In tough times like these, it is natural to make an effort to bolster your service department in an attempt to maximize cash flow. As consumers are putting money into what they've got, rather than buying new, there are many dealers marketing their service departments to take advantage of every available boating dollar.
As you consider leaning on your service department for survival, there are 10 things to consider:
1. Involve the team in marketing and promotions to ensure that you don't promote something that is difficult or impossible to deliver. Promotions may involve more staff, hours or parts, and these needs should be run past the departments responsible for providing the service. I've seen some great ideas that come from involving the team, such as using the boat show to hand out discount cards for the new service customers that do work with you during the slow season, or launching education clinics on the effects of ethanol and what services can be done to prevent problems.
2. This is no time to have your tech plunging toilets or changing the oil in your car. Review all the things that are keeping your techs from turning wrenches and work at removing these revenue robbers.
3. Parts and paperwork need to be organized now more than ever. Track the open repair orders, the job status, the sublets, and organize the boats on the lot so you can get to the jobs with minimal effort.
4. Remember the old Queen song, "We Are the Champions," and apply it to your service department. The people who work in service department. The people who work in service and parts tend to be very motivated by recognition for their ability to "get'r done" when times are tough. Let them know they are your champions and they are likely to pull harder for you.
5. Customer communication is vital. If you stay in touch, you can charge $1,500, and the customer doesn't hear from you, you could knock $500 off the bill and they will still be mad. So much money can be made by staying in touch and offering additional work to the tickets you currently have open.
6. Track each technician and their efficiency, and the total shop hours billed daily. Share this information with them to keep the communication and labor hours flowing. Tracking efficiency is as simple as looking at how many hours you are able to bill, including internal work, warranty work and customer pay work, compared to how many hours we were at work today. It does not have to be fancy or complicated.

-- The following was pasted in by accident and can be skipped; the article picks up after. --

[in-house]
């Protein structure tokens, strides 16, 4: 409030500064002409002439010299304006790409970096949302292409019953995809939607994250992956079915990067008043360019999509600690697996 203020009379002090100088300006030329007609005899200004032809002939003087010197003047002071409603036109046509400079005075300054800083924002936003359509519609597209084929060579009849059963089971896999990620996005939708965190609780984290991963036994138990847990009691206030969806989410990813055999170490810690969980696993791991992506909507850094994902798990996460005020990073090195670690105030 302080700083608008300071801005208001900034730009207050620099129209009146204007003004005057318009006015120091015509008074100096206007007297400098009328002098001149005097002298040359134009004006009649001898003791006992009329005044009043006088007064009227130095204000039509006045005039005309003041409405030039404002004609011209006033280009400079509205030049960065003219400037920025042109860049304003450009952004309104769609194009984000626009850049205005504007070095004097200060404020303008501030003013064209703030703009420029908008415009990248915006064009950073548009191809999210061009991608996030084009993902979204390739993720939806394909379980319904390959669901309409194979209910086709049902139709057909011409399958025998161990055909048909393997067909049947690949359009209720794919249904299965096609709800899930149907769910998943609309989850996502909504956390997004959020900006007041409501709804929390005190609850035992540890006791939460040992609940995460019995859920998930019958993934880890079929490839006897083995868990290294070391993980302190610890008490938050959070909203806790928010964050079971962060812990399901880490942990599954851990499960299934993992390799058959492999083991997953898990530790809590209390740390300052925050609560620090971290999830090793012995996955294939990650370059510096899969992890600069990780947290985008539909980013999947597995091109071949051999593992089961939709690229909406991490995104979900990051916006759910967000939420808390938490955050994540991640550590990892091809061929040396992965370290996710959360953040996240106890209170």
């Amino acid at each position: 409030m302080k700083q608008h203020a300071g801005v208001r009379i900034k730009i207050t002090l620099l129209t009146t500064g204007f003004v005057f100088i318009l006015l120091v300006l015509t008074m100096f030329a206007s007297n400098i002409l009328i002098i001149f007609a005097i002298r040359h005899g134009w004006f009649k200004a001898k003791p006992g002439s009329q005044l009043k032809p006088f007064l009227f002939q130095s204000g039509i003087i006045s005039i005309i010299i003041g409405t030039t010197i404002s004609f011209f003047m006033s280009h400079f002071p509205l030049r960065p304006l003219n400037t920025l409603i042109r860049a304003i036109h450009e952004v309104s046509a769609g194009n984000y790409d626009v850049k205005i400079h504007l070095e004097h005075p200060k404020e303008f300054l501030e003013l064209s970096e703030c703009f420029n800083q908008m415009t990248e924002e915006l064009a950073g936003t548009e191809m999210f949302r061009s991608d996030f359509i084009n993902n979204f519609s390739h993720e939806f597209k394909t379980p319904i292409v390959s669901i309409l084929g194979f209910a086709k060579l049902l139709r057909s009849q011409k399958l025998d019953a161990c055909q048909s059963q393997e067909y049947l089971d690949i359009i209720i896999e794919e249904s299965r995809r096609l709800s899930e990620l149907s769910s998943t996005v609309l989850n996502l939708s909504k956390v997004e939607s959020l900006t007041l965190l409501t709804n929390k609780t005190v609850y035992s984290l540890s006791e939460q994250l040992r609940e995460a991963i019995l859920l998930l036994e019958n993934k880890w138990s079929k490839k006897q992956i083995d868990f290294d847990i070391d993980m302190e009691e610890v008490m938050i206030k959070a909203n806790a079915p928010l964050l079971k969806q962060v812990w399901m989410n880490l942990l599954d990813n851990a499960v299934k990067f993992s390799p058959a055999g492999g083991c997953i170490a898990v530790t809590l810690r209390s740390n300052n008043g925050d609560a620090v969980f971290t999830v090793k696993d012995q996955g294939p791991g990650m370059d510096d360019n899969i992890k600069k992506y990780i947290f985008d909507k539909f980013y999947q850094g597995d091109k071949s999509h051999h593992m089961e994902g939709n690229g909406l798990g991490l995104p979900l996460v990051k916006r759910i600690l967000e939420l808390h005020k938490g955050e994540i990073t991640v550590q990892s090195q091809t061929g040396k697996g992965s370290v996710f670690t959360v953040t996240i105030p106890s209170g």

7. Crank up the hours per R.O. (repair order). This is a number that, along with efficiency, should be reviewed regularly. What else can we sell? What else does this boat need? Pull the service history on the boat, run a recall and TSB info report and look at the boat as if it were yours. What would be a nice upgrade? Some new electronics? A prop? Just a good solid detail? Every boat you see has something else it needs if you would only find it and sell it.
8. Dig through this past year's work orders history to see what work was not done that you had documented as a need. There are so many reasons why the work was not done. It could be due to parts not being available, no time to do the work, customer wanted the boat back asap, etc. Dig and find the available hours. Some may be jobs we already spent the time diagnosing and creating a parts list for. It is time to collect.
9. Go on a "treasure hunt," looking for all available dollars floating around the service and parts department: warranty work, parts, claims, unpaid work orders, the pile of scrap metal that can be taken to the dump. There is bound to be something back there.
10. Lastly, you may need to revisit the job descriptions of your team. Have you cut staff? Have you put additional responsibility on certain peoples' plates? Make sure the job descriptions reflect this- even if it is only temporary.
The work we do tweaking our service and parts efficiency and attracting new customers to our service department can really help us to gain market share when things turn around. No matter what the market is doing, it is always beneficial to have a service and parts department that you can count on.
10 Tips for a Strong Service Department